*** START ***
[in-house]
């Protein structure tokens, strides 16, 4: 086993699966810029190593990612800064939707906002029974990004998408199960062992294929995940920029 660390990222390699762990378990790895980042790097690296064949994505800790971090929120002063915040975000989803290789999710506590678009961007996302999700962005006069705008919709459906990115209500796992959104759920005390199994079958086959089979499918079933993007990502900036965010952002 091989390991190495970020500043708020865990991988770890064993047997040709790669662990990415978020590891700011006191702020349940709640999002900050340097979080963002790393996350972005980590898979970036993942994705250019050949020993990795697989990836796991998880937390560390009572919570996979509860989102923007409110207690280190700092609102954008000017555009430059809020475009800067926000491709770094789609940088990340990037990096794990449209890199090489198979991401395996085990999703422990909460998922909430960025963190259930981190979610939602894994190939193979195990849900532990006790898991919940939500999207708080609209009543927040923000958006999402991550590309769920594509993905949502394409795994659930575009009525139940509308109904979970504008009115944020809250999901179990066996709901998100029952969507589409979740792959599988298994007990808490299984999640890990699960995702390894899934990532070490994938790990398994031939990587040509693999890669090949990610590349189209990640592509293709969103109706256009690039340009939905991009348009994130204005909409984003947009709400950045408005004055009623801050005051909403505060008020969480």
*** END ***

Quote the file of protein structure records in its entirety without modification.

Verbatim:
[in-house]
């Protein structure tokens, strides 16, 4: 086993699966810029190593990612800064939707906002029974990004998408199960062992294929995940920029 660390990222390699762990378990790895980042790097690296064949994505800790971090929120002063915040975000989803290789999710506590678009961007996302999700962005006069705008919709459906990115209500796992959104759920005390199994079958086959089979499918079933993007990502900036965010952002 091989390991190495970020500043708020865990991988770890064993047997040709790669662990990415978020590891700011006191702020349940709640999002900050340097979080963002790393996350972005980590898979970036993942994705250019050949020993990795697989990836796991998880937390560390009572919570996979509860989102923007409110207690280190700092609102954008000017555009430059809020475009800067926000491709770094789609940088990340990037990096794990449209890199090489198979991401395996085990999703422990909460998922909430960025963190259930981190979610939602894994190939193979195990849900532990006790898991919940939500999207708080609209009543927040923000958006999402991550590309769920594509993905949502394409795994659930575009009525139940509308109904979970504008009115944020809250999901179990066996709901998100029952969507589409979740792959599988298994007990808490299984999640890990699960995702390894899934990532070490994938790990398994031939990587040509693999890669090949990610590349189209990640592509293709969103109706256009690039340009939905991009348009994130204005909409984003947009709400950045408005004055009623801050005051909403505060008020969480």